Infrared Sauna Benefits for Cancer & Other Healing: What You Need to Know
When you hear the word sauna, what goes through your mind? Perhaps a small, scorching room lined with wooden benches centered around a pile of very hot rocks. Or maybe you think of steam blasting all around you in a similarly close-quartered space filled with strangers in towels.
Sauna is actually a healing tradition that dates back more than 2,000 years. Immersing oneself in a high-temperature sauna environment causes the body to sweat, which even in primitive times was recognized as an effective way to cleanse the body and eliminate waste via the skin. The routine use of a sauna is one of the most effective means by which to detoxify the body, rejuvenate its cellular system, and promote a vibrant, disease-free life.
Near, Mid, and Far: The 3 Types of Infrared Sauna
The use of heat therapy really isn’t new in the realm of the healing arts, but technological advances that capitalize on infrared energy have made it possible to generate heat in just the right spots with pinpointed precision, hence the advent of the infrared sauna.
There are three distinct types of infrared wavelengths that generate energy: near infrared, mid infrared, and far infrared. Because they penetrate the skin and cells at varying depths, each type of infrared provides different therapeutic benefits depending on its use.
Near infrared (also referred to as low level light therapy) uses special LEDs to permeate the outer surface of the skin and promote cell health and skin rejuvenation. LEDs are effective because they can trigger a natural photo-biochemical reaction (similar to how plants use chlorophyll to convert sunlight into plant tissue).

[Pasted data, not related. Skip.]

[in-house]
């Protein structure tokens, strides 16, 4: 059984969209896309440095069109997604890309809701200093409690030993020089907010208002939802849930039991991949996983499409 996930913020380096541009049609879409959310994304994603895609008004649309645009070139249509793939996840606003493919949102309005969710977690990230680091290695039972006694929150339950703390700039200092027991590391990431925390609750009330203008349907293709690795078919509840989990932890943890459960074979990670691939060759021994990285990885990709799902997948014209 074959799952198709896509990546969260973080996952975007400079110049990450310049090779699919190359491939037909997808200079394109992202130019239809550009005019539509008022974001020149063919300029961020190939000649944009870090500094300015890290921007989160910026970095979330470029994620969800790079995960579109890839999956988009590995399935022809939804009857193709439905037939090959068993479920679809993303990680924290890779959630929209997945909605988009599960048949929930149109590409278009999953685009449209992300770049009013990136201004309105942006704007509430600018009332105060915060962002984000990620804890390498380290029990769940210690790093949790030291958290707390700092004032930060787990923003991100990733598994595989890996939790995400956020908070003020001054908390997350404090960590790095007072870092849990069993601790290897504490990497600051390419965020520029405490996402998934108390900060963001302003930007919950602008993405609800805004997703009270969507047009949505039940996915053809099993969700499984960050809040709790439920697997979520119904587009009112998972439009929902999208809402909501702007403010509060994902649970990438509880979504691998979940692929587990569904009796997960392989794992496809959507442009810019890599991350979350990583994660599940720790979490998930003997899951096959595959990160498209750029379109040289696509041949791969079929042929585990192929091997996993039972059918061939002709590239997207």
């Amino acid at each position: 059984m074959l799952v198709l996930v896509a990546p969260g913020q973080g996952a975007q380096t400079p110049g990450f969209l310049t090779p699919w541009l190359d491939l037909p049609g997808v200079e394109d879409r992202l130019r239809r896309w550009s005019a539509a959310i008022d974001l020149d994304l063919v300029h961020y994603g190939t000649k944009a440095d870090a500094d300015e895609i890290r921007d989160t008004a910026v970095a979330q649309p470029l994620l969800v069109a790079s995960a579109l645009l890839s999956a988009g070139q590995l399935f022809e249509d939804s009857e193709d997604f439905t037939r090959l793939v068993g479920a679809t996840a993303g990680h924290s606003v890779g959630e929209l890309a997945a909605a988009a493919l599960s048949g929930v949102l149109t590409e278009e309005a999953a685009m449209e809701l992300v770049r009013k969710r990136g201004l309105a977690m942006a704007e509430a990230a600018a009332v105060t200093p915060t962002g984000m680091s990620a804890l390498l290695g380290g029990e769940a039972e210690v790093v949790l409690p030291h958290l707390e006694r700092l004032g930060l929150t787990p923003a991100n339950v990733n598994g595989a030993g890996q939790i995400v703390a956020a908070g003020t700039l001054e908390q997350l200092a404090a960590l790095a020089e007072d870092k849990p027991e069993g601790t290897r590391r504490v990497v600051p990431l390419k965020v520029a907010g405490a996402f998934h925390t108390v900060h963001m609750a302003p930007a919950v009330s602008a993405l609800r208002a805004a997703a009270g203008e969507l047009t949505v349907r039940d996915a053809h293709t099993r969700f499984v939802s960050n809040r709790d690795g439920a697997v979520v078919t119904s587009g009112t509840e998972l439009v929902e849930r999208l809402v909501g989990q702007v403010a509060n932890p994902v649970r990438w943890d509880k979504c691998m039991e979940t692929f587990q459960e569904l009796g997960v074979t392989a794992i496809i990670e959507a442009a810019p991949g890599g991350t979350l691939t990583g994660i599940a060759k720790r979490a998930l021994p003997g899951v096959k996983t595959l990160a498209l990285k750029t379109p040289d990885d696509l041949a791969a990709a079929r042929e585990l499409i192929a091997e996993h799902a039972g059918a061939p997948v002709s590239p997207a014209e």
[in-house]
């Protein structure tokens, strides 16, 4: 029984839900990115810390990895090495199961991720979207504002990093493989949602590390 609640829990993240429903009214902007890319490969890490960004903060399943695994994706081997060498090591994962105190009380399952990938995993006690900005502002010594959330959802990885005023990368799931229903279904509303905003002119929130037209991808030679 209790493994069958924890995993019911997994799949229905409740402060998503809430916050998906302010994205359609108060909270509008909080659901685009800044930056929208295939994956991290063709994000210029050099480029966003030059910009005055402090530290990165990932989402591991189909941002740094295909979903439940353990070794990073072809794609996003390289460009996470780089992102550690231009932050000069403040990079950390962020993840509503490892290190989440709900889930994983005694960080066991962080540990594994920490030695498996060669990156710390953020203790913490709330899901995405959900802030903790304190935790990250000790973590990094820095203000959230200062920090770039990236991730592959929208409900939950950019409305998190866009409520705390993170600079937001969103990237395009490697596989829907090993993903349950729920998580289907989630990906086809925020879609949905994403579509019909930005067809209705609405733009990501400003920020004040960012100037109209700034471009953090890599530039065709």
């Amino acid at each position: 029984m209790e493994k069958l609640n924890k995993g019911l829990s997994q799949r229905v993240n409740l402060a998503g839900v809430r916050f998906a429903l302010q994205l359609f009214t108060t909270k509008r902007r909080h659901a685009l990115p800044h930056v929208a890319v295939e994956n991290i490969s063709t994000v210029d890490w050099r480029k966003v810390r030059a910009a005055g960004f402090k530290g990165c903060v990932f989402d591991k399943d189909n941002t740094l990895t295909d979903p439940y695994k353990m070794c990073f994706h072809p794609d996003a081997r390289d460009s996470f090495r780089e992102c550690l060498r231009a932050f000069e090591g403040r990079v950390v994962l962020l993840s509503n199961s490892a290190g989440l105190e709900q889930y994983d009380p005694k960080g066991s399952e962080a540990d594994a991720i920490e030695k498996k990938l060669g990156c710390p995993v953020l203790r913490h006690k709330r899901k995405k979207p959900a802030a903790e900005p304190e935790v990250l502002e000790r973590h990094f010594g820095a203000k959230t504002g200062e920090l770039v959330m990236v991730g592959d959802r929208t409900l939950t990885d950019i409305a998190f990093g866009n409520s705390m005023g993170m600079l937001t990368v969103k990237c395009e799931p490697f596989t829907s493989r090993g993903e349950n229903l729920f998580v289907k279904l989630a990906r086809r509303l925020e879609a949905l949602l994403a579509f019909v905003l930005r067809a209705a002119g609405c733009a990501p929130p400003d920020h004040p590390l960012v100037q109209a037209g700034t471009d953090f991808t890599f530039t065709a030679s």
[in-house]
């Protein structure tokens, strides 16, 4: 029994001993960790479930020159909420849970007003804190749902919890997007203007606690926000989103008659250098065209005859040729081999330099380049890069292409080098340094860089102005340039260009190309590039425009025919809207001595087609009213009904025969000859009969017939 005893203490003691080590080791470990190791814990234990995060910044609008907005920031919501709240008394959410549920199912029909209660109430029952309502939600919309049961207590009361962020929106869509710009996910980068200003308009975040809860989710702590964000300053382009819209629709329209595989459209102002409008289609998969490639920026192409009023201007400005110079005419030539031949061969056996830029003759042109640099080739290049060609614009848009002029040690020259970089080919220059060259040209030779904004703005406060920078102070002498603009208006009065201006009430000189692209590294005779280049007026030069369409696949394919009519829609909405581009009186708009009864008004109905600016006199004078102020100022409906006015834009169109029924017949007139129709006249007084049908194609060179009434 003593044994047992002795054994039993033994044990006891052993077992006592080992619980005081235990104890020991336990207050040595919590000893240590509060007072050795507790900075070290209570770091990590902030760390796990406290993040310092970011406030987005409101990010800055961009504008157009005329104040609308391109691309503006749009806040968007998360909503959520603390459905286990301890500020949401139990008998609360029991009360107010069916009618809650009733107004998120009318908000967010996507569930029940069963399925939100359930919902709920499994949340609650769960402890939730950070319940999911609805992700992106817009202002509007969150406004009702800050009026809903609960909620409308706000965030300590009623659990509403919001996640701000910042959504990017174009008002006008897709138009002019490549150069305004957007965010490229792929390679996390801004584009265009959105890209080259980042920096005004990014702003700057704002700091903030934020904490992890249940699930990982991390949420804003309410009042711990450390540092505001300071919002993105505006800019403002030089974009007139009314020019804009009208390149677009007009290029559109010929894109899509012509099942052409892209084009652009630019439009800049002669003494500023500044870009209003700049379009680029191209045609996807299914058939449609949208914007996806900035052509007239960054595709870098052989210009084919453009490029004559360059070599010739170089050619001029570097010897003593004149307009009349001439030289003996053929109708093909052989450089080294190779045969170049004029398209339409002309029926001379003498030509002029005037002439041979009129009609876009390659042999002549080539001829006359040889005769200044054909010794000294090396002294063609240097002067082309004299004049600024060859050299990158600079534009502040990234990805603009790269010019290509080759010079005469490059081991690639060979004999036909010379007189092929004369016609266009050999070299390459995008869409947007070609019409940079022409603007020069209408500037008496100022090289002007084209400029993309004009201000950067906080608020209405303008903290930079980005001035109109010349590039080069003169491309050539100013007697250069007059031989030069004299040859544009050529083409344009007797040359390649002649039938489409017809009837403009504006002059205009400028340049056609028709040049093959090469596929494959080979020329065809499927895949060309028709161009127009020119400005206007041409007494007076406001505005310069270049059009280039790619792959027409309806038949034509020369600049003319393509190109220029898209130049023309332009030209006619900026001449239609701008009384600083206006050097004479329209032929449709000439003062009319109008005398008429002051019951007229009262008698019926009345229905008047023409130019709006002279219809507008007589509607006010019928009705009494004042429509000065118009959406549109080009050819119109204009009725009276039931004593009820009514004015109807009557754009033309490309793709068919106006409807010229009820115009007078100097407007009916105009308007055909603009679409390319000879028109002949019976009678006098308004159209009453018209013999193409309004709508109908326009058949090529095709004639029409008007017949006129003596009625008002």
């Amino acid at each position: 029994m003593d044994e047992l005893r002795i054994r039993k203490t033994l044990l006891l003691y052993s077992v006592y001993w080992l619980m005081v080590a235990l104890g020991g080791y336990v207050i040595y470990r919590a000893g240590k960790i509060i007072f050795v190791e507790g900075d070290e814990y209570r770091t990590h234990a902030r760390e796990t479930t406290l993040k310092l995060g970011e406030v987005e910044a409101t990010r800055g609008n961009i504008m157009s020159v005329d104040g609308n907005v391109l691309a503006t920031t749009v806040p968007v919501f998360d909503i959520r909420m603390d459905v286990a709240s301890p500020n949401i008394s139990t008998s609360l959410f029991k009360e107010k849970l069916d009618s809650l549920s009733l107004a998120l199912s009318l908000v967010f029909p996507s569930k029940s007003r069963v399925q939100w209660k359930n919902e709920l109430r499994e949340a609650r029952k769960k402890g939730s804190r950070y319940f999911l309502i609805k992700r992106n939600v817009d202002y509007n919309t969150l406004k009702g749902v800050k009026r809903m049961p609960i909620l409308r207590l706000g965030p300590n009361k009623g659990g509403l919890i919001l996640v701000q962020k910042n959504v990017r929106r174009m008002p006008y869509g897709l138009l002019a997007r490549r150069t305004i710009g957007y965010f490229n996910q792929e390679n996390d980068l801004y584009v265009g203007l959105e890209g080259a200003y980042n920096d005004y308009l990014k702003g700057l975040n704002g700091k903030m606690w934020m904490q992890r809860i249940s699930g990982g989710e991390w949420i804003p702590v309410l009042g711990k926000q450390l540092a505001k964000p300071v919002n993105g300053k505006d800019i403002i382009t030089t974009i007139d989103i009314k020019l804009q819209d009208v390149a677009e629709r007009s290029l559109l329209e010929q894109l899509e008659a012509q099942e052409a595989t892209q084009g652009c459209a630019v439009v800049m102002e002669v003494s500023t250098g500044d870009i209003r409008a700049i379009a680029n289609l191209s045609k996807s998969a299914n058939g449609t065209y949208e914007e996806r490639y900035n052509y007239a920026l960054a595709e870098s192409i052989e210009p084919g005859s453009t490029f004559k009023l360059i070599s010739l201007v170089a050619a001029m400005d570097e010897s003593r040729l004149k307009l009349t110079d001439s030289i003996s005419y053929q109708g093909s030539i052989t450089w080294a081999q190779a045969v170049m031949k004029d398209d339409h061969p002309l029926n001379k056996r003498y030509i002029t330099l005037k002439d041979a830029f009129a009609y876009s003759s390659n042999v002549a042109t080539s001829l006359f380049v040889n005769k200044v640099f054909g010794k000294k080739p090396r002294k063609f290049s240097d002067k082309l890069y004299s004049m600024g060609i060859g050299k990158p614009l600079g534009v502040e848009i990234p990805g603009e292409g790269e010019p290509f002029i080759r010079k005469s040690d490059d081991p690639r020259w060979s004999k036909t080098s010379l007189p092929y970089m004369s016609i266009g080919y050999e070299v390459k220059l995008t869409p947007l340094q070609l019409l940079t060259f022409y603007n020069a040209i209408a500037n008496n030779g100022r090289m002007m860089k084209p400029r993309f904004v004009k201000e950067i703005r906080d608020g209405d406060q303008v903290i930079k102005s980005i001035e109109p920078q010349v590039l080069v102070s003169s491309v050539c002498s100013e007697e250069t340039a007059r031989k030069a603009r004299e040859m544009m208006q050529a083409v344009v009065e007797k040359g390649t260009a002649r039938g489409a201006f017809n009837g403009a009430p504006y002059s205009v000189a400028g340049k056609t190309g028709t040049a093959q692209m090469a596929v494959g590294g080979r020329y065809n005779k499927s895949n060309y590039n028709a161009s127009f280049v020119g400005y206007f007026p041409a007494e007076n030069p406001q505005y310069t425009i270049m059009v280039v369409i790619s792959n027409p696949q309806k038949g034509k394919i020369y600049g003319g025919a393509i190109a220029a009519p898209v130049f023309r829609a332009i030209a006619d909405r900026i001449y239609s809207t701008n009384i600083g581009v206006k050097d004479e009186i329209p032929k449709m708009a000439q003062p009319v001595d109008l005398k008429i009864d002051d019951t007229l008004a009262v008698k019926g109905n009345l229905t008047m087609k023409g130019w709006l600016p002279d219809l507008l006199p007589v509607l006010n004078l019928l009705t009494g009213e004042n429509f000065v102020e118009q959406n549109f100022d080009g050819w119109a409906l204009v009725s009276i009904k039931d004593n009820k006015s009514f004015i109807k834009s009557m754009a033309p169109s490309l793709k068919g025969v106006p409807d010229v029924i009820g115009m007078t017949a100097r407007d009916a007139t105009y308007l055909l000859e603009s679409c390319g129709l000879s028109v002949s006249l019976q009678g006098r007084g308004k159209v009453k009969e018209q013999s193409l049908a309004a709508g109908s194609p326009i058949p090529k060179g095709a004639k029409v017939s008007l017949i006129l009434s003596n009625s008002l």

Mid infrared has been shown to help aid in pain relief and weight loss.
Far infrared, which is by far the most common type used in commercial infrared saunas, helps pull toxins from the body and lower blood pressure.
Each type of infrared sauna comes with its own unique set of health benefits, and one isn’t necessarily better or worse than another. However, exposing yourself to all three types will clearly offer the most comprehensive health benefits, hence why many healing practitioners now encourage their patients to use or invest in a 3-in-1 full-spectrum infrared sauna.
Infrared Saunas vs. Traditional Saunas: What’s the Difference?
The most noteworthy differences between an infrared sauna and a traditional sauna have to do with temperature and heating method. A traditional sauna uses convection heat, much like the stove in your kitchen, to warm the body from the outside. It typically does so at higher temperatures around 185 degrees Fahrenheit (85 degrees Celcius). Many people find traditional saunas to be too hot and drying, making them intolerable to sit in for longer than just a few minutes.
An infrared sauna, on the other hand, can provide health benefits at much lower temperatures ranging between 120 and 140 degrees Fahrenheit (49 to 60 degrees Celcius). This is due to the fact that radiating heat is more evenly distributed and penetrates more deeply into the skin, gently warming the body, rather than “charring” it with blasts of higher-temperature heat.